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XM Essentials 9: Filtering Out & Weighing In

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Filtering Data

Filters are logic-driven statements that can make editing easier. In our example, many respondents spelled “root beer” as a single word (“rootbeer”). But, there are too many records to go through to reliably find each misspelling one-by-one.

Try it!

Exercise A-F: Filtering to Spot Errors

  1. Open your Project.
    Selecting our project from the projects page
  2. Choose the Data & Analysis tab.
    Tabs along top of a survey
  3. Click Data.
  4. Click on the Add Filter button.
    Filter button upper-left of Data and Analysis tab
  5. Choose the Text – Other part of this question: What summertime drinks do you prefer?
  6. In the second dropdown menu under Select Operator, choose Contains from the list of operators.
    Filling out dropdowns of a filter
  7. In the third dropdown menu, enter root.
    Qtip: With this filter in place, all the records containing root, root beer, and rootbeer will appear.
  8. Click Edit.
  9. Fix all the spelling errors.
  10. When finished, remove your filter by clicking the minus sign.

How Our Text Data Improved

Our word cloud scrubbed up nicely and now communicates the results more clearly without misspellings and expletives. (Compare this word cloud with the unedited one we showed you in XM Essentials 8.)

A green word cloud. There are no weird fillers or spelling errors

Filtering for Analysis

Filters are powerful tools to help you gather insights from your responses. Don’t limit yourself to just a few filters or you may miss something. For example, demographic differences and price sensitivities are often key variables to filter. In this example, we will filter parents from teenagers and older patrons, as well as how they answered regarding the price they are willing to pay for drinks.

Try it!

Exercise A-G: Filtering for Demographic Differences

  1. Open your project.
    Selecting our project from the projects page
  2. Choose the Data & Analysis tab.
    Tabs along top of a survey
  3. Click Data.
  4. Click on the Add Filter button.
    Add filter button in upper-left
  5. Choose the question, “How old are you?” from the dropdown list. (If you are using a different survey, select a similar question type to filter.)
  6. In the second dropdown menu under Select Operator, choose Is from the list.
    Dropdowns in a filter
  7. In the third dropdown menu, choose the demographic age ranges of your potential neighborhood parents (25-34, 35-44, and 45-54).
    Last dropdown of a filter contains the answers from the question you are filtering by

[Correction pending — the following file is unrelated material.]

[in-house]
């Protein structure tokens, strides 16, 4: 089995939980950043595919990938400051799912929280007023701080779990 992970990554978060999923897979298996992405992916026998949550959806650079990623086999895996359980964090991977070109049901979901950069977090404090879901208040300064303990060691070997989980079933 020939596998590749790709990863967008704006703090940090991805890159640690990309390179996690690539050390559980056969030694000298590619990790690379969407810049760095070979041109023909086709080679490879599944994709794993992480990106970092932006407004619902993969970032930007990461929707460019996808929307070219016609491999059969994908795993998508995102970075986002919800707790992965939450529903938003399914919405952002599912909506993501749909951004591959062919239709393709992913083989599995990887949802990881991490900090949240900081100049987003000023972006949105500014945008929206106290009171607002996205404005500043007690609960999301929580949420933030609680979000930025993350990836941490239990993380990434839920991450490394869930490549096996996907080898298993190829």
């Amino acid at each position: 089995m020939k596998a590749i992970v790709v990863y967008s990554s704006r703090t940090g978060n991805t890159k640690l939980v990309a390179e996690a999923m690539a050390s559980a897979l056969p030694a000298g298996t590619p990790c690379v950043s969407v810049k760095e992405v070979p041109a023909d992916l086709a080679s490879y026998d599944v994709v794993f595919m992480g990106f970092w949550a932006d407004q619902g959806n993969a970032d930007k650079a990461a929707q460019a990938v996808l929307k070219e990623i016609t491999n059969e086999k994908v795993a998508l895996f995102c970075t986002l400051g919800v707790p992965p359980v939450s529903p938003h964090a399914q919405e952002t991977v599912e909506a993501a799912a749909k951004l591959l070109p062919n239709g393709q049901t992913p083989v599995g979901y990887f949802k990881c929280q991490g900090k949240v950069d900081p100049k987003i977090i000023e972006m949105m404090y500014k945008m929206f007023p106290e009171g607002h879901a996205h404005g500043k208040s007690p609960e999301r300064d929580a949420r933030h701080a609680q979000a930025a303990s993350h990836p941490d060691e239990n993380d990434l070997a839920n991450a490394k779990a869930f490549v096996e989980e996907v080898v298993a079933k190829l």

Qtip: With this filter in place, only response records from participants ages 25 – 54 can be seen.
  8. Remove your filter before creating another by clicking the minus sign ( ).
  9. Repeat the steps above and practice filtering out everyone under age 11 and over the age of 24.


It turns out that more young people answered Moksh and Naman’s survey than their parents. Also, while some older neighbors have taken the survey, few of them have braved the summer heat and made a trip down to the Lemonade & Lassi stand.

In survey terminology, both young people and the elderly have been oversampled. Conversely, parents are under-sampled. When we ran a Results-Report, here’s how the demographics broke out.

Red horizontal bar chart

Response weighting lets Moksh and Naman balance the responses by age.

Try it!

Exercise A-H: Weighting Responses

  1. Go to the Data & Analysis tab.
    Picture of the weighting tab with the create new scheme button in the center
  2. Click Weighting.
  3. Click Create new scheme.
  4. Choose the type of weighting you’d like to try. We’re going to use cell-based because it’s the easiest; you just need to make sure all your groups add up to 100%!
    Three weighting options, with cell-based highlighted
  5. Click on the Add a variable button.
    Add weighting button expanded to show list of questions from the survey
  6. Choose the question “How old are you?” from the dropdown list. If you are using a different survey, pick a similar question type.
  7. Notice that children under 10 are 32.6% of the respondents, but the big spenders are the adults. Parents are also likely to be big influencers, driving to a degree the purchasing habits of 1-10 year olds.
    Weighting page
  8. Do a simple weighting. Here, we balanced all the groups 10-44 to 15%. Then we set the 45-54 group at 10%, and gave everyone 55 and up 0%, due to the observation that the older demographic group rarely, if ever, ventured to the lemonade stand.
    Qtip: Your percentages must equal 100%.
  9. Click Next.
  10. Click the Save Weights button.
    Picture of the save weights button

Qtip: Here’s a sneak peek of how the weighting dramatically changed the bar graph in our results.

Horizontal bar chart

Qtip: Crosstabs and Stats iQ are not compatible with response weighting. Quotas provide a more reliable way to curb oversampling with these features. Learn more about Response Weighting and Quotas on their respective support pages.

What’s Next?

  1. Continue to XM Essentials 10: Report to the Neighborhood.